Six years ago when Nick Moore was taking part in the Lake Taupo Cycle Challenge he wanted to eat well to supplement his training, but he didn’t have much fridge space so he couldn’t prepare meals in advance. He thought someone would have invented a quick, easy, healthy meal for athletes that didn’t need a fridge, but found nothing.

He did his research and found a way to make healthy food, including meat meals, that didn’t need to be stored in a fridge or freezer. But it wasn’t until 2015 when his idea actually saw the light of day.

Plate Me is a food company that makes delicious, healthy, heat-and-eat meals that don’t need to be stored in a fridge.

The meal is cooked following a recipe, as you would at home, then put it into two pouches – one for the meat and sauce, the other for a brown rice and chia mix. The pouches are then sealed with a seal so strong you could stand on the pouches and they wouldn’t burst. The pouches then go into a machine and that puts them under heat and pressure to kill food - spoiling bacteria that’s naturally occurring and because of that seal nothing can get back in.

“It’s a heat treatment process, not a preservative added process,” Nick said.

He said this was old technology and similar to what the average Kiwi nana does when she puts a glass jar of jam in hot water to seal it.

Nick and his partner, Wendy McGregor, both worked in the dairy industry in 2015, but when Wendy went through a restructure she decided she’d had enough of reapplying for her job. So, one day Nick asked her, “why don’t we start a business?”.

Wendy left her job that year, put money and time into what would become Plate Me and now the duo’s product is in 19 supermarkets, available online and in several other stores throughout the country.

“When I left, we spent a year of development, working on the product, finding nutritionists, finding food technologists, finding a premise and finally, launching the product,” Wendy said.

They launched on in September 2016, and Nick has just, in the past month, left his job to go full-time with Wendy at Plate Me.

“We wanted, and now we have, convenient heat-and-eat meals that are nutritionally accurate. That means they are high in protein, low in fats, low in sugars, and low in calories. We are the only ones doing a shelf stabile heat and eat – meaning you don’t need a fridge or a freezer. It can sit in your cupboard,” Wendy said.

The couple started off marketing and selling to athletes.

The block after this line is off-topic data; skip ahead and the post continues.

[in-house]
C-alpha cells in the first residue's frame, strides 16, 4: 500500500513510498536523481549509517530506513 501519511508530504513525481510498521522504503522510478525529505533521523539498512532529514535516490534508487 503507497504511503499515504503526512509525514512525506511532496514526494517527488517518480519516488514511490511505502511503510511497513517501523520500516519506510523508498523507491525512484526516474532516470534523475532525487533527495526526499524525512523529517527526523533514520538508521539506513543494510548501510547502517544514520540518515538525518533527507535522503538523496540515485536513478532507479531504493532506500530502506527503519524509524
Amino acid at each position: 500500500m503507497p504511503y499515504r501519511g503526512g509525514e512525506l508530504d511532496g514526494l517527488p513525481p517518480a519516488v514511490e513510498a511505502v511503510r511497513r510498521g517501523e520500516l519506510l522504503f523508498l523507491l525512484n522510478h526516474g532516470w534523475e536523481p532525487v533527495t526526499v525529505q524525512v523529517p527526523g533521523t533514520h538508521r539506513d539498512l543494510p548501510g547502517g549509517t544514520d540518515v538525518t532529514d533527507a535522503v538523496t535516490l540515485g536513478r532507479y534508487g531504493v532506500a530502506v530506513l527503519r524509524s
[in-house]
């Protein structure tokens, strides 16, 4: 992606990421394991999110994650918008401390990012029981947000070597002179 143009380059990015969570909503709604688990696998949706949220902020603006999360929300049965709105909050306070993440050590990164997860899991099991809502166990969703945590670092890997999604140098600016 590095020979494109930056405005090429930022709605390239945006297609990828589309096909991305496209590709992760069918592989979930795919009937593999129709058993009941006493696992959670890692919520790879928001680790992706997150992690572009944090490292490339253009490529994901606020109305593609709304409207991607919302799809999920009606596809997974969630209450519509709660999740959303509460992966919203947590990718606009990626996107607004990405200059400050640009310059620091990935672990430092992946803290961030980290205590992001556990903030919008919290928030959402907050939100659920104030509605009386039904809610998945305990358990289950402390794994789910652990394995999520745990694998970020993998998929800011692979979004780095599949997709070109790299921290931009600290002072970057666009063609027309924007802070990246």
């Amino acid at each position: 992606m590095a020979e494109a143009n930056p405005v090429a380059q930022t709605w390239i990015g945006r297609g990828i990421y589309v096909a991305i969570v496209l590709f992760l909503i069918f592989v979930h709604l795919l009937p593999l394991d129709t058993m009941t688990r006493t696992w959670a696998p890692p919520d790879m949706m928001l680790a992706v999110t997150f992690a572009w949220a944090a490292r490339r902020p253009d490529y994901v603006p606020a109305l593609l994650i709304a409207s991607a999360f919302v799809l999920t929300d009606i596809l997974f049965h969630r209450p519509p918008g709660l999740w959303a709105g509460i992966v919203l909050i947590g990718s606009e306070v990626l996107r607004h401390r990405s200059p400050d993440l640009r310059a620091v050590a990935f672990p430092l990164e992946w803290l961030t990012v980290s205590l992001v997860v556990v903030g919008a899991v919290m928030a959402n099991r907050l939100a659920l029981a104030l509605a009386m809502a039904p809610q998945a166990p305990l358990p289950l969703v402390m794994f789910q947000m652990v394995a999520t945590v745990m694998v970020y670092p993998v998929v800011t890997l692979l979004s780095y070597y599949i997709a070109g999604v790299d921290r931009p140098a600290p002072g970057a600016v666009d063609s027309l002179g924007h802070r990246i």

“But it’s turned into more than that – it’s been people who have busy lifestyles but still want to eat healthy. We also get quite a few people who buy them for their elderly parents or for their kids who are at uni – they want to make sure they’re eating right,” Nick said.

He said people loved the pouches as not only are they easy to heat with a microwave, if you’re out camping all you have to do is drop them into a pot of boiling water.

Wendy said their customer base was diverse, from flight attendants who take them all around the world to elite athletes who take them to their overseas competitions.

The couple’s next step is to build their own plant so they can expand the business.

“Currently we use the FoodBowl up in Auckland. It’s part of the NZ Food Innovation Network (NZFIN), a government initiative, which has spaces throughout the country for small start-ups like us... it’s a space that we hire,” Nick said.

He explained the Food Bowl in Auckland has the machine they need, the only one that the NZFIN has, and is what makes their product possible.

“But, we want to set up in the Waikato. We’ve been looking in Cambridge and Hamilton. After that we would love to export.

“We’ve had people talk to us about exporting, in particular into Singapore and China, but at the moment our manufacturer is going to struggle to keep up with those demands, so we just need to get our own factory sorted then we can make as much or little as we like,” Nick said.

Nick and Wendy said they are both really proud of how their business is growing, but it’s something they wouldn’t have been able to do without the help of Hamilton-based business incubator Soda Inc.

“I studied at Waikato and Soda had popped up a few times and when we started the business I thought we should go and have a look at them. We had a coffee meeting with them and they were just great. We thought we’d give it a crack so we pitched to the board and they could see the concept and liked it, they gave us a list of things to go and do, we went and did them and came back a month later and got accepted,” Nick said.

They have since graduated from both the SODA Lift and Boost programs.

“We love the SODA team and cannot rate them highly enough. They paired us with Chris Johnson as our business growth advisor and he’s been fantastic, we couldn’t have done this without him.

“We’ve come into this and never owned a business before. We feel like we’re winging it most of the time, but to have someone like Chris who has been just so supportive has been really good,” Wendy said.

The couple said they can’t wait to have their own plant and hope it will be in Cambridge.

“Cambridge has been great for us, it’s a really supportive town and we’re so lucky with all the supportive athletes that live here. We want to stay in the Waikato,” Wendy said.

For more about Plate Me visit their website here.

Soda Inc is a Hamilton-based business incubator, who works with founders from all industry sectors to create a customised program with the help and support they need and go to market on a case-by-case basis, both locally and internationally, to find the perfect advisor for them to work with.

Content provided by The Waikato Story.